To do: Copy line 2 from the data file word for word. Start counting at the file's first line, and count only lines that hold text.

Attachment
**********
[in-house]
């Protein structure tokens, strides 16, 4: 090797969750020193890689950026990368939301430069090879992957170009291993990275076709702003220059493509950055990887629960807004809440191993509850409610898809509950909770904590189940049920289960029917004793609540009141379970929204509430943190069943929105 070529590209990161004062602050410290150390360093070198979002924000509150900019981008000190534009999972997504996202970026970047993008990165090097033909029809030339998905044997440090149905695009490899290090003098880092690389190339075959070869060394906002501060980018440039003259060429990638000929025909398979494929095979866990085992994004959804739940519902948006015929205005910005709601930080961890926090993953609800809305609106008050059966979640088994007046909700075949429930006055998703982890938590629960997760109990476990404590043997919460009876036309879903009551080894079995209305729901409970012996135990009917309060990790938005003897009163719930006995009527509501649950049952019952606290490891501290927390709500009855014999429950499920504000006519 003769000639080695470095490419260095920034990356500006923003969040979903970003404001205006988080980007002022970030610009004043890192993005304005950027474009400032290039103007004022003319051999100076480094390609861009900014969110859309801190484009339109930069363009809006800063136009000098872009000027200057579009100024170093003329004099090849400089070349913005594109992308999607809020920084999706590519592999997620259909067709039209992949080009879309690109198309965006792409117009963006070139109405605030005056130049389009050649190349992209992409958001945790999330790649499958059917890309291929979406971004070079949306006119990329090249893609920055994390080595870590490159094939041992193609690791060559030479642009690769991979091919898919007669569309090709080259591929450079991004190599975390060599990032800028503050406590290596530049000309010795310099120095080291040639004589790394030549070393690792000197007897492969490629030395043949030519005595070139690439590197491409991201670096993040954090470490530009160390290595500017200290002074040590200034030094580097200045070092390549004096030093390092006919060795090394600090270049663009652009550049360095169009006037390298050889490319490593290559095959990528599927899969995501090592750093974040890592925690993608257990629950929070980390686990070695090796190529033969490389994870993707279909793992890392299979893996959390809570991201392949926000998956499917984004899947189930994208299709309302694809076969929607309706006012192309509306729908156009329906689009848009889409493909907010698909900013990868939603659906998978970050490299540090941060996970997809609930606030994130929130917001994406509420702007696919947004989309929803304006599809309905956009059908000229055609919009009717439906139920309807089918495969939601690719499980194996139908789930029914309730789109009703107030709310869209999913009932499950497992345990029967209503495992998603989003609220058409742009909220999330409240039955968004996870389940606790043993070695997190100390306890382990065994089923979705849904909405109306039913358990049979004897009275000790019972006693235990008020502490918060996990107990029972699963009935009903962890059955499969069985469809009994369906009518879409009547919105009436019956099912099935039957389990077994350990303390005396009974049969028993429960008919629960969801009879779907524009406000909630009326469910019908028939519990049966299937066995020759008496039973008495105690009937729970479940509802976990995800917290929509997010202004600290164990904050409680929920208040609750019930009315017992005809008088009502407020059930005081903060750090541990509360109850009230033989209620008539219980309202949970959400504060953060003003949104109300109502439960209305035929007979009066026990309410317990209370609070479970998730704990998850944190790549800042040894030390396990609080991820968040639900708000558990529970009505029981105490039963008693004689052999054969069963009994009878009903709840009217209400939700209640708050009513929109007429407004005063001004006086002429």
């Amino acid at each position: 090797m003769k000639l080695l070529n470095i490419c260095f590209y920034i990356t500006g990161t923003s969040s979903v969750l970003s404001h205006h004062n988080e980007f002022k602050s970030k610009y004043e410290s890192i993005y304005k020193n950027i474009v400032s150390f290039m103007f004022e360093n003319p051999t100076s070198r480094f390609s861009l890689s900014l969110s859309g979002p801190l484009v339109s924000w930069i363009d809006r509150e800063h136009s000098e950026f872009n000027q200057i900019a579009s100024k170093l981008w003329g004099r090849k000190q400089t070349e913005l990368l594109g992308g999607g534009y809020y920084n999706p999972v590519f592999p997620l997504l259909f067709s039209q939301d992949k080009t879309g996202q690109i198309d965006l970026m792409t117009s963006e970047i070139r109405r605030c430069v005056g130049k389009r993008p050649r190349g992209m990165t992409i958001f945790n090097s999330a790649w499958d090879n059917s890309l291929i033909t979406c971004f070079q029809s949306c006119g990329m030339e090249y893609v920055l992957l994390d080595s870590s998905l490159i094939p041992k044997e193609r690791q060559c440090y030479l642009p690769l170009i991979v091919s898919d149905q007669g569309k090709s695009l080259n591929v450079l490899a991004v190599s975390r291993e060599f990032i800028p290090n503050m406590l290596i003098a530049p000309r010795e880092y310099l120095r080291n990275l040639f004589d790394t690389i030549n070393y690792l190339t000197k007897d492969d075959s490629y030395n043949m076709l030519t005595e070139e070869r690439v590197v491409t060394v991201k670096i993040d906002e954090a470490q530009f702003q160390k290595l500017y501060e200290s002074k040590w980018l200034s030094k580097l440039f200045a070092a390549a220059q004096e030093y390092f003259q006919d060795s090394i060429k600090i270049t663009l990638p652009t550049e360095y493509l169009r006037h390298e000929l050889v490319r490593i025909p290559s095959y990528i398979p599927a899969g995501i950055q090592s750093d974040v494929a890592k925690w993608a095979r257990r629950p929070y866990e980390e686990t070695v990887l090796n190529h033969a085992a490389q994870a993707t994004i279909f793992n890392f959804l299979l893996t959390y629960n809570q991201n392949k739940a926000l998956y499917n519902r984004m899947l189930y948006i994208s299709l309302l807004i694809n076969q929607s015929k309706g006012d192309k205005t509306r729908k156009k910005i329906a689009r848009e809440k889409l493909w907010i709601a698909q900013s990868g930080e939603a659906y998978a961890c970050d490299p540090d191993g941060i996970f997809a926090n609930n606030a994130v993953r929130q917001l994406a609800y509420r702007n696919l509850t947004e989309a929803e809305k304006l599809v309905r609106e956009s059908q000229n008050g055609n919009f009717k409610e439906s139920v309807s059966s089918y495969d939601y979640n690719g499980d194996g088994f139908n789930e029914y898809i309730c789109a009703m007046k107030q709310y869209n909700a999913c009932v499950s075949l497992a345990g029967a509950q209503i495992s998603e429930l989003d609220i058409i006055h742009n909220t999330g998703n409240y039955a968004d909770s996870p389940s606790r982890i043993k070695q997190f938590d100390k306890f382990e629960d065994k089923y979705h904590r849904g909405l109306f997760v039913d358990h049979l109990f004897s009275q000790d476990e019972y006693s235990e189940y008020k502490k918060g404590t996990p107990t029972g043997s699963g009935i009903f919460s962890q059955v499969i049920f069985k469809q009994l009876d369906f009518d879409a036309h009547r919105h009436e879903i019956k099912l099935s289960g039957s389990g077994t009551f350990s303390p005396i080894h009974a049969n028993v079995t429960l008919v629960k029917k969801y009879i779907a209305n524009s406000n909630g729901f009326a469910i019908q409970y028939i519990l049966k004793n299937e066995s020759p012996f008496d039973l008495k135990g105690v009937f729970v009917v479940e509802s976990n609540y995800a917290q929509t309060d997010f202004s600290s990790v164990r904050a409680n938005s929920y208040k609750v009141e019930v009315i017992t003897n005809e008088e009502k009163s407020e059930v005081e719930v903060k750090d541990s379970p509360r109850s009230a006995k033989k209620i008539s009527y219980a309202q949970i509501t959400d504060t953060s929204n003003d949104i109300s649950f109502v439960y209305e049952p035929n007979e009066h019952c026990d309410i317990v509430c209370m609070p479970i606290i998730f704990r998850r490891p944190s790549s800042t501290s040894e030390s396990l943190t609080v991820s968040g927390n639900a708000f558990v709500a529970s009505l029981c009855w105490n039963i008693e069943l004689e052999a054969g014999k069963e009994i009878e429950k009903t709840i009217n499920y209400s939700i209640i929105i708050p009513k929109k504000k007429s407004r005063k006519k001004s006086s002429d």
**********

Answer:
């Protein structure tokens, strides 16, 4: 090797969750020193890689950026990368939301430069090879992957170009291993990275076709702003220059493509950055990887629960807004809440191993509850409610898809509950909770904590189940049920289960029917004793609540009141379970929204509430943190069943929105 070529590209990161004062602050410290150390360093070198979002924000509150900019981008000190534009999972997504996202970026970047993008990165090097033909029809030339998905044997440090149905695009490899290090003098880092690389190339075959070869060394906002501060980018440039003259060429990638000929025909398979494929095979866990085992994004959804739940519902948006015929205005910005709601930080961890926090993953609800809305609106008050059966979640088994007046909700075949429930006055998703982890938590629960997760109990476990404590043997919460009876036309879903009551080894079995209305729901409970012996135990009917309060990790938005003897009163719930006995009527509501649950049952019952606290490891501290927390709500009855014999429950499920504000006519 003769000639080695470095490419260095920034990356500006923003969040979903970003404001205006988080980007002022970030610009004043890192993005304005950027474009400032290039103007004022003319051999100076480094390609861009900014969110859309801190484009339109930069363009809006800063136009000098872009000027200057579009100024170093003329004099090849400089070349913005594109992308999607809020920084999706590519592999997620259909067709039209992949080009879309690109198309965006792409117009963006070139109405605030005056130049389009050649190349992209992409958001945790999330790649499958059917890309291929979406971004070079949306006119990329090249893609920055994390080595870590490159094939041992193609690791060559030479642009690769991979091919898919007669569309090709080259591929450079991004190599975390060599990032800028503050406590290596530049000309010795310099120095080291040639004589790394030549070393690792000197007897492969490629030395043949030519005595070139690439590197491409991201670096993040954090470490530009160390290595500017200290002074040590200034030094580097200045070092390549004096030093390092006919060795090394600090270049663009652009550049360095169009006037390298050889490319490593290559095959990528599927899969995501090592750093974040890592925690993608257990629950929070980390686990070695090796190529033969490389994870993707279909793992890392299979893996959390809570991201392949926000998956499917984004899947189930994208299709309302694809076969929607309706006012192309509306729908156009329906689009848009889409493909907010698909900013990868939603659906998978970050490299540090941060996970997809609930606030994130929130917001994406509420702007696919947004989309929803304006599809309905956009059908000229055609919009009717439906139920309807089918495969939601690719499980194996139908789930029914309730789109009703107030709310869209999913009932499950497992345990029967209503495992998603989003609220058409742009909220999330409240039955968004996870389940606790043993070695997190100390306890382990065994089923979705849904909405109306039913358990049979004897009275000790019972006693235990008020502490918060996990107990029972699963009935009903962890059955499969069985469809009994369906009518879409009547919105009436019956099912099935039957389990077994350990303390005396009974049969028993429960008919629960969801009879779907524009406000909630009326469910019908028939519990049966299937066995020759008496039973008495105690009937729970479940509802976990995800917290929509997010202004600290164990904050409680929920208040609750019930009315017992005809008088009502407020059930005081903060750090541990509360109850009230033989209620008539219980309202949970959400504060953060003003949104109300109502439960209305035929007979009066026990309410317990209370609070479970998730704990998850944190790549800042040894030390396990609080991820968040639900708000558990529970009505029981105490039963008693004689052999054969069963009994009878009903709840009217209400939700209640708050009513929109007429407004005063001004006086002429």